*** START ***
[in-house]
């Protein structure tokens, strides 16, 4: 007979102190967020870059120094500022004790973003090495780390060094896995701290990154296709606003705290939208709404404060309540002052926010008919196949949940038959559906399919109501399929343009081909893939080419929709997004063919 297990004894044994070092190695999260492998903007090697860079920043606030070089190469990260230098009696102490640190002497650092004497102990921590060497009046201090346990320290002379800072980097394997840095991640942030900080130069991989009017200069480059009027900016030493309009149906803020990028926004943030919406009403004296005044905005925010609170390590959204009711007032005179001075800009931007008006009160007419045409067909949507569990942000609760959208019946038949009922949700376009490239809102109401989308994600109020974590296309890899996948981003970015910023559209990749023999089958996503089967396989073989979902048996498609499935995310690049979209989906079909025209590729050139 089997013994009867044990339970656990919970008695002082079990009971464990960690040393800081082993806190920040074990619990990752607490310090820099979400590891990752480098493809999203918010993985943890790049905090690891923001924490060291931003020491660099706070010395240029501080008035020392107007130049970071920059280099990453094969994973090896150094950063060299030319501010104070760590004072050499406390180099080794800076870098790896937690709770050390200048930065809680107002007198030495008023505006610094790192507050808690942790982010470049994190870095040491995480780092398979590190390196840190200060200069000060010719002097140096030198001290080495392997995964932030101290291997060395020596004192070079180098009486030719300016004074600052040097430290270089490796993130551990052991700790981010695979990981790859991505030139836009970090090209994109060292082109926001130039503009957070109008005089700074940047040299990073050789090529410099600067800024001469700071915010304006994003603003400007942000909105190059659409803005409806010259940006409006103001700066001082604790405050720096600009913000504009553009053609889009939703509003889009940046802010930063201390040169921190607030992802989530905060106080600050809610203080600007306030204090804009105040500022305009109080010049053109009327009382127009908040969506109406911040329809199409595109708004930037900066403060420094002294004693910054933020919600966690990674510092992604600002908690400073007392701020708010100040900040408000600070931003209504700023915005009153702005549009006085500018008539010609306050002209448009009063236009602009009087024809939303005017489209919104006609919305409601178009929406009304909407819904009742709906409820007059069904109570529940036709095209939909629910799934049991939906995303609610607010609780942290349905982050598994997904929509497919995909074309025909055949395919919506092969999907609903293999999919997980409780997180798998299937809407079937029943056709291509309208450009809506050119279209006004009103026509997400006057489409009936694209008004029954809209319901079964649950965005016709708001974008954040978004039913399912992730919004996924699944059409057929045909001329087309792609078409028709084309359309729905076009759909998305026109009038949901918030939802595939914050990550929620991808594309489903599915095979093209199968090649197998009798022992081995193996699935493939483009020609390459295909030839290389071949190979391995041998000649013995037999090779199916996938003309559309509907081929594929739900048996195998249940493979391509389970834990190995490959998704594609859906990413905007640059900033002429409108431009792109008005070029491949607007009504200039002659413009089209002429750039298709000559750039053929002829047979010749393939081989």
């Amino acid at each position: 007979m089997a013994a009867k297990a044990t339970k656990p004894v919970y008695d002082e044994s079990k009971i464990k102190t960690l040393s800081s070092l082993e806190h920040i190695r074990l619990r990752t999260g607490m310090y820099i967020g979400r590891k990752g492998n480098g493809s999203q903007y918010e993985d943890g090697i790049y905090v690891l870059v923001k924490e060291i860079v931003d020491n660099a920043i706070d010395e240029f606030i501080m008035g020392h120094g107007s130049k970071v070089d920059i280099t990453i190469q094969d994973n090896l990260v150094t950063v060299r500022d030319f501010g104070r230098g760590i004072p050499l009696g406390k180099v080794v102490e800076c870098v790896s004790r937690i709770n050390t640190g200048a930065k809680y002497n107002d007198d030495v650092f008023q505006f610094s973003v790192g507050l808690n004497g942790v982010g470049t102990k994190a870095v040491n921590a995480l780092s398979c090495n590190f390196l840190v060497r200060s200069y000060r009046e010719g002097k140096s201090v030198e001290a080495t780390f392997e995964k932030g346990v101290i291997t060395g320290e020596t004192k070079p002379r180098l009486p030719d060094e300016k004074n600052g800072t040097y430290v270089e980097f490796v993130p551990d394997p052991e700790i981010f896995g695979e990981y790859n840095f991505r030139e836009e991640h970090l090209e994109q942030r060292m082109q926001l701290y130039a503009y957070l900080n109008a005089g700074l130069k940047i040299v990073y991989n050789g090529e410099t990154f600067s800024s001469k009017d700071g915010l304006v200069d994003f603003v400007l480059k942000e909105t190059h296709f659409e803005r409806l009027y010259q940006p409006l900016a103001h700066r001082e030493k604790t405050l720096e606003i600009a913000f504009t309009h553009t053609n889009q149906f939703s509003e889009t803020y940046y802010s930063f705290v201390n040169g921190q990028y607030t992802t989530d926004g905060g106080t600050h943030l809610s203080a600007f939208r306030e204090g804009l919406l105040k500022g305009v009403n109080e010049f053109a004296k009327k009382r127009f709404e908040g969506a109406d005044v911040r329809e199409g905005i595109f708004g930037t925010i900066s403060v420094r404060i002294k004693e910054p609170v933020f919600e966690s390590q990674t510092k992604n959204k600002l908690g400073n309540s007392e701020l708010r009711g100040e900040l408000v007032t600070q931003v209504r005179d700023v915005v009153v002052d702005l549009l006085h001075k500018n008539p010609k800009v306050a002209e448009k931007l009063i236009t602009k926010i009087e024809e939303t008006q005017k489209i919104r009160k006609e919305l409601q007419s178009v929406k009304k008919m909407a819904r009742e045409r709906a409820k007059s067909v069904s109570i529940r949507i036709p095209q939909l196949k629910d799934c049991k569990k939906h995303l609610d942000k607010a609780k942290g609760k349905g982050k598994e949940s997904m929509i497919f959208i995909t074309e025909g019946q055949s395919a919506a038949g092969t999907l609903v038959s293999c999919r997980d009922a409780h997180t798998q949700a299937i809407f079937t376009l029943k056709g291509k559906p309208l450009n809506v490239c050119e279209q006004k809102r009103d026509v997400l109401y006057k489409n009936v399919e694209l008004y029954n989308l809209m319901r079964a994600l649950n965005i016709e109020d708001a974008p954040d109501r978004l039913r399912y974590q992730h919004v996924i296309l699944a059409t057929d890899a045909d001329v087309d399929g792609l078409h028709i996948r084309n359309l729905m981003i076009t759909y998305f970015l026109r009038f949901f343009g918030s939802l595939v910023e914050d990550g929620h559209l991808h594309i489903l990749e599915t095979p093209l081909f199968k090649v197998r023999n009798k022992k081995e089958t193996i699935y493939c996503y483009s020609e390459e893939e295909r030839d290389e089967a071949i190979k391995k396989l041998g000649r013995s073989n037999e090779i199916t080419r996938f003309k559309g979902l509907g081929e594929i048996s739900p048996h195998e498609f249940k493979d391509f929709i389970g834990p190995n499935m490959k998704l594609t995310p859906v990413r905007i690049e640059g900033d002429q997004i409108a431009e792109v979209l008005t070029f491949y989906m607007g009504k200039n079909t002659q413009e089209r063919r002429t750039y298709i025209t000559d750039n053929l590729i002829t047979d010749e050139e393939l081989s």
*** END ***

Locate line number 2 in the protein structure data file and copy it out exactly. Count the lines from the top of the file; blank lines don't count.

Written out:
């Protein structure tokens, strides 16, 4: 007979102190967020870059120094500022004790973003090495780390060094896995701290990154296709606003705290939208709404404060309540002052926010008919196949949940038959559906399919109501399929343009081909893939080419929709997004063919 297990004894044994070092190695999260492998903007090697860079920043606030070089190469990260230098009696102490640190002497650092004497102990921590060497009046201090346990320290002379800072980097394997840095991640942030900080130069991989009017200069480059009027900016030493309009149906803020990028926004943030919406009403004296005044905005925010609170390590959204009711007032005179001075800009931007008006009160007419045409067909949507569990942000609760959208019946038949009922949700376009490239809102109401989308994600109020974590296309890899996948981003970015910023559209990749023999089958996503089967396989073989979902048996498609499935995310690049979209989906079909025209590729050139 089997013994009867044990339970656990919970008695002082079990009971464990960690040393800081082993806190920040074990619990990752607490310090820099979400590891990752480098493809999203918010993985943890790049905090690891923001924490060291931003020491660099706070010395240029501080008035020392107007130049970071920059280099990453094969994973090896150094950063060299030319501010104070760590004072050499406390180099080794800076870098790896937690709770050390200048930065809680107002007198030495008023505006610094790192507050808690942790982010470049994190870095040491995480780092398979590190390196840190200060200069000060010719002097140096030198001290080495392997995964932030101290291997060395020596004192070079180098009486030719300016004074600052040097430290270089490796993130551990052991700790981010695979990981790859991505030139836009970090090209994109060292082109926001130039503009957070109008005089700074940047040299990073050789090529410099600067800024001469700071915010304006994003603003400007942000909105190059659409803005409806010259940006409006103001700066001082604790405050720096600009913000504009553009053609889009939703509003889009940046802010930063201390040169921190607030992802989530905060106080600050809610203080600007306030204090804009105040500022305009109080010049053109009327009382127009908040969506109406911040329809199409595109708004930037900066403060420094002294004693910054933020919600966690990674510092992604600002908690400073007392701020708010100040900040408000600070931003209504700023915005009153702005549009006085500018008539010609306050002209448009009063236009602009009087024809939303005017489209919104006609919305409601178009929406009304909407819904009742709906409820007059069904109570529940036709095209939909629910799934049991939906995303609610607010609780942290349905982050598994997904929509497919995909074309025909055949395919919506092969999907609903293999999919997980409780997180798998299937809407079937029943056709291509309208450009809506050119279209006004009103026509997400006057489409009936694209008004029954809209319901079964649950965005016709708001974008954040978004039913399912992730919004996924699944059409057929045909001329087309792609078409028709084309359309729905076009759909998305026109009038949901918030939802595939914050990550929620991808594309489903599915095979093209199968090649197998009798022992081995193996699935493939483009020609390459295909030839290389071949190979391995041998000649013995037999090779199916996938003309559309509907081929594929739900048996195998249940493979391509389970834990190995490959998704594609859906990413905007640059900033002429409108431009792109008005070029491949607007009504200039002659413009089209002429750039298709000559750039053929002829047979010749393939081989």